Ian honoured for 70 years of dedicated banding
BY JESSICA MORRIS
The name Ian Wright is synonymous with dedication – and after 70 years of continuous service playing with the Moreland City Corps band, it’s little wonder a crowd came to celebrate his achievement.
Presented with an award by Divisional Commander Colonel Kelvin Merrett, more than 50 friends, past and present, from Moreland City Corps came to honour the Salvationist in June. And naturally, Ian wanted nothing to do with it.
“When I realised where we were at in terms of [Ian’s] length of service, I said to our corps officer, Captain Lilian Platts, that we have to do something – he’s eligible for a 70 years long service badge!” laughed Band Sergeant Commissioner Doug Davis.
“There was one obstacle to get over – we knew Ian wouldn’t want us to do anything. So, I had to say to him, ‘You may not want this, but we want this.’ We wanted Ian to know and believe our utter admiration and respect for him.”
Ian’s history with the Salvos is intrinsically linked with Moreland City Corps in Melbourne’s inner north. The junior band was formed in 1946, and then a young teenager, Ian was invited to take a seat playing the B-flat bass. Five years later, he was invited to join the senior band along with Ray Belt. And even while enlisting as a National Serviceman at Puckapunyal during the 1950s, Ian continued to serve in the corps band.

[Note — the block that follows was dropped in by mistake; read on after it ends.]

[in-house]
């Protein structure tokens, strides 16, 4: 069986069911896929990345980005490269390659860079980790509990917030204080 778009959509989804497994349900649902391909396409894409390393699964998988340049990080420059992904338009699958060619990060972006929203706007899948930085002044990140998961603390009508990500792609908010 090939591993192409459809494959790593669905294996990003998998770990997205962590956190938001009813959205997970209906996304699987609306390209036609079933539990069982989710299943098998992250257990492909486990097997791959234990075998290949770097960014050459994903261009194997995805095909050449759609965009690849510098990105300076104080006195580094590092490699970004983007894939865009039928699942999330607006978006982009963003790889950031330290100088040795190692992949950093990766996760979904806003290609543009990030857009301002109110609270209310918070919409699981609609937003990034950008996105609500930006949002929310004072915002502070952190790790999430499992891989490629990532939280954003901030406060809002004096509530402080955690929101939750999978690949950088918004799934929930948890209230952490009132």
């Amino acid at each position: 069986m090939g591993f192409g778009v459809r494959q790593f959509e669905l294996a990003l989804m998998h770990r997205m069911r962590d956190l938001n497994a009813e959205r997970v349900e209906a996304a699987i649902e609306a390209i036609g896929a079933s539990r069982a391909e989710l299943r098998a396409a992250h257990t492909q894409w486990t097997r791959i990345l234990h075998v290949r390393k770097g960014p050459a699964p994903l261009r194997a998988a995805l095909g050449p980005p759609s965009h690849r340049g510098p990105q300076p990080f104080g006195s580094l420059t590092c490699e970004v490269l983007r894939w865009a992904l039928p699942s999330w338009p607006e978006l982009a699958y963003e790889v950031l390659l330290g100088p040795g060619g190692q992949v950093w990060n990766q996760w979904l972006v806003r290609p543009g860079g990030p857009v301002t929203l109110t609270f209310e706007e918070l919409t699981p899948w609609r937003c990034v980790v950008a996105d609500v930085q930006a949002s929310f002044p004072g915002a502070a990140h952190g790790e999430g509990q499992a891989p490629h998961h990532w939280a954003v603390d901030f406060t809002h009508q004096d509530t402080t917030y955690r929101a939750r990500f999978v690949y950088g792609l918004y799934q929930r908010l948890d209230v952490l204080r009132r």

He still plays the same instrument today and is also the oldest serving member of the Red Shield Band – a specialist at playing deep pedal notes that resonate tone-fully as a foundation to long music chords. But it’s not the deep bass tones of his instrument that he’s recognised for – it’s his enormous friendliness and ability to keep on keeping on.
Doug knows this better than most. He joined the Moreland City Corps band the same year as Ian and Ray and Robin Waterworth. Along with time spent together at school, the friendship they forged was deep and continued even as Doug was commissioned and appointed across the world. It’s worth noting that Ian was Doug’s best man at his wedding – so it seemed fitting that this 70-year celebration of service took place where their friendship started.
“I was the little kid [when I joined the band], and I remember the strong Christian presence of the older men in the band. Their example, their witness and their good influence,” said Doug.
“When I think of Ian, he set a very strong example of a Christian marriage in the way he cared for his wife [before Dell’s promotion to glory] and maintained his commitment as a bandsman against all of that disheartening personal experience.”
While Ian never sought acclaim for his service, it seems fitting that people flocked to honour their friend, fellow bandsman and Everyday Salvo in a humble ceremony. He truly is the heartbeat of Moreland City Corps.